Quote from trueblue2000
I graduated 3 months ago with a BSN, passed boards and started a nursing residency. Almost everybody else in my nursing residency has ADN/ASN degrees. We have now been deployed to our units. We all do the same jobs, get paid the same and are treated exactly the same. I am questioning my investment - in time, money and effort - in getting a BSN. It appears there is NO ADVANTAGE! Seriously, what is the point? I am feeling really stupid for having studied twice as much and spent eight times as much and getting no recognition whatsoever for all of that. It just seems unfair. Sorry, I need to vent.
*** Until very recently the ADN had HUGE advantages over the BSN and I used to wonder why anyone, other than new high school cgrads who needed the whole "college experience" would do the BSN.
Like you I went through a 9 month critical care nurse residency program for new grads going into ICU.
Lets consider Dick and Jane. Both high school senior and both want to be RNs and both live in my state and both have ambitions for managment or, let's say CRNA school.
Dick graduates and heads down to the local community college and enrolls in the ADN program. The total cost is about $6,500 and takes two years. After two years Dick lands a job is a large hospital's nurse residency program for new grads going directly into the ICU. Dick's hospital also has a program to pick up 100% of the cost of an RN to BSN program so Dick enrolls and finishes in two years of part time school and full time work. It's now 4 years since high school graduation. Dick is an RN BSN (maybe CCRN too)with 2 years of solid ICU experience under his belt. Plus he also made about $120K, had good health insurance, and made contributions to his 401K over those two years working. He owes nothing in student loans and gets to keep his paycheck instead of making student loan paytments. He has made many contacts in the hospital and has proven himself a good worker. He is well positioned to apply for an assistant nurse manager job, or apply to CRNA school.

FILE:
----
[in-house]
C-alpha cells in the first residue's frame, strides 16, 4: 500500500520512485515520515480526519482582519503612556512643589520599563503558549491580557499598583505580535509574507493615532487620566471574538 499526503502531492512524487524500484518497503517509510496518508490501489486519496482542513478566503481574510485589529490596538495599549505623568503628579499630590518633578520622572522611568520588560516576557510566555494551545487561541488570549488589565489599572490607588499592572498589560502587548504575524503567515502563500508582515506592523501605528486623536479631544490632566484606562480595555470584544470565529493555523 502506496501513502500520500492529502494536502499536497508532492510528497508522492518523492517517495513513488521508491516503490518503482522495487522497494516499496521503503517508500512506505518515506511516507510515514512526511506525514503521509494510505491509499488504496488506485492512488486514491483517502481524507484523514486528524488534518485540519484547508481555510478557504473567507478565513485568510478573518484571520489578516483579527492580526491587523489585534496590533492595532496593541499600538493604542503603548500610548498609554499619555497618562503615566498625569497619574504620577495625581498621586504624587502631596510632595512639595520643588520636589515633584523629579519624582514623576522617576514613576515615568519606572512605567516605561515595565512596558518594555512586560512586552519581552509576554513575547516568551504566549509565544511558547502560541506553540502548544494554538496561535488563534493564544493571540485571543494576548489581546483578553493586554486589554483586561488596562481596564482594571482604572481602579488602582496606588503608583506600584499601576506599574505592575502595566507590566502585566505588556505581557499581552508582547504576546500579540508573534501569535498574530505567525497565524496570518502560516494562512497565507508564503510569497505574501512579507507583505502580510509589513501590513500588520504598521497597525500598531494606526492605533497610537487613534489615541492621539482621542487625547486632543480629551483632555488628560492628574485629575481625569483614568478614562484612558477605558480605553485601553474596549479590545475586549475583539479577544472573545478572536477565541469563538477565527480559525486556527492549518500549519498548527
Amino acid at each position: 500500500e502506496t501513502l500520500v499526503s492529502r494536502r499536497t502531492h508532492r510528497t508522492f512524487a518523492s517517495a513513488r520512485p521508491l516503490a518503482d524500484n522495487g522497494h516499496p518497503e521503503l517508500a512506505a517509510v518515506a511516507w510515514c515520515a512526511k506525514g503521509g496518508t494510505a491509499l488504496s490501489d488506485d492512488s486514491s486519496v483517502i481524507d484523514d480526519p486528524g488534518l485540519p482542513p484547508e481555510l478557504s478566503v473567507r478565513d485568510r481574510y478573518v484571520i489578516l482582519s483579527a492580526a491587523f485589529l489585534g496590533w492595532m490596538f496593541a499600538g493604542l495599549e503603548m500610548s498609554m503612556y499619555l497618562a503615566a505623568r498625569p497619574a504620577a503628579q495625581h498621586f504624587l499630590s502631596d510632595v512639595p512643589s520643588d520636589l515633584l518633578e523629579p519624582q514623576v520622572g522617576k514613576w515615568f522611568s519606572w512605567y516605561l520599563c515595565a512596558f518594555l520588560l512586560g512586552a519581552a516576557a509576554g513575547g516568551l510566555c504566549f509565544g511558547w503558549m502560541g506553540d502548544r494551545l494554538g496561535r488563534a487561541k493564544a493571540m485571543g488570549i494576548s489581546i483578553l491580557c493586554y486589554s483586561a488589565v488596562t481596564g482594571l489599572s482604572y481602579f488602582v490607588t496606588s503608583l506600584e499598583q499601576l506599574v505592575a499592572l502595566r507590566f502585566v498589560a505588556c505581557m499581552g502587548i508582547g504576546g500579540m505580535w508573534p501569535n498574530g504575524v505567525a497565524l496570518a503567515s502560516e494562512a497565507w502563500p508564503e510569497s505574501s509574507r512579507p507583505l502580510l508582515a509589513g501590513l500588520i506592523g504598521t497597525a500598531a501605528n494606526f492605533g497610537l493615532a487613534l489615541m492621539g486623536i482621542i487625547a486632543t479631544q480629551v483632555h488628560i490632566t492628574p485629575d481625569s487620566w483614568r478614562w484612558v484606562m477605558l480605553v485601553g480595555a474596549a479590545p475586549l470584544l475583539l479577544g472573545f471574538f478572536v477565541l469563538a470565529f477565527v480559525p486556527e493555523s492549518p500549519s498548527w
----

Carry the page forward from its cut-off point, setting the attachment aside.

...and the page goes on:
Meanwhile Jane has enrolled in and graduated from the local universitie's BSN program. The program cost $12K a year and she had to barrow about $40K to graduate. She has zero nursing experience, has made no money and is applying for her first nursing job as an unknown with few contacts. Let's say she gets hired into the same nurse residency Dick did. Soon Jane is introduced to her night shift preceptor, her old high school buddy Dick. Jane learns that Dick has applied for an assistant nurse manager job and also has an interview with a CRNA program.